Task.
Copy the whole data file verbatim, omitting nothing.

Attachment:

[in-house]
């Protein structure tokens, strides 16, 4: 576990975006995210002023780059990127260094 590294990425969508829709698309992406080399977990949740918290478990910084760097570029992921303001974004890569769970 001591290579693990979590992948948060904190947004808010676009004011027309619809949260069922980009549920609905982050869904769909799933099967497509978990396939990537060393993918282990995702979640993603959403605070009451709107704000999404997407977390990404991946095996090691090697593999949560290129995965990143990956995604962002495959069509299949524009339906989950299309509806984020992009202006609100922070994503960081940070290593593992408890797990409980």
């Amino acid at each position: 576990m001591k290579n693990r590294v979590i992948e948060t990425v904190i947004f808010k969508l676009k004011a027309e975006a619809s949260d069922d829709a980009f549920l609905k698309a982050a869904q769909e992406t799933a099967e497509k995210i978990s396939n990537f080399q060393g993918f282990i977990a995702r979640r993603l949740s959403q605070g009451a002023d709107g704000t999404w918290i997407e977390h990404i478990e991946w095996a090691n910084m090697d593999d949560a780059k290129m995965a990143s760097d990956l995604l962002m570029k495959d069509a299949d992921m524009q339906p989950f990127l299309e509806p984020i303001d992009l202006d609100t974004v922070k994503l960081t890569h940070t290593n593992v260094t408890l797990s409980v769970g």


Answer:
[in-house]
């Protein structure tokens, strides 16, 4: 576990975006995210002023780059990127260094 590294990425969508829709698309992406080399977990949740918290478990910084760097570029992921303001974004890569769970 001591290579693990979590992948948060904190947004808010676009004011027309619809949260069922980009549920609905982050869904769909799933099967497509978990396939990537060393993918282990995702979640993603959403605070009451709107704000999404997407977390990404991946095996090691090697593999949560290129995965990143990956995604962002495959069509299949524009339906989950299309509806984020992009202006609100922070994503960081940070290593593992408890797990409980």
């Amino acid at each position: 576990m001591k290579n693990r590294v979590i992948e948060t990425v904190i947004f808010k969508l676009k004011a027309e975006a619809s949260d069922d829709a980009f549920l609905k698309a982050a869904q769909e992406t799933a099967e497509k995210i978990s396939n990537f080399q060393g993918f282990i977990a995702r979640r993603l949740s959403q605070g009451a002023d709107g704000t999404w918290i997407e977390h990404i478990e991946w095996a090691n910084m090697d593999d949560a780059k290129m995965a990143s760097d990956l995604l962002m570029k495959d069509a299949d992921m524009q339906p989950f990127l299309e509806p984020i303001d992009l202006d609100t974004v922070k994503l960081t890569h940070t290593n593992v260094t408890l797990s409980v769970g």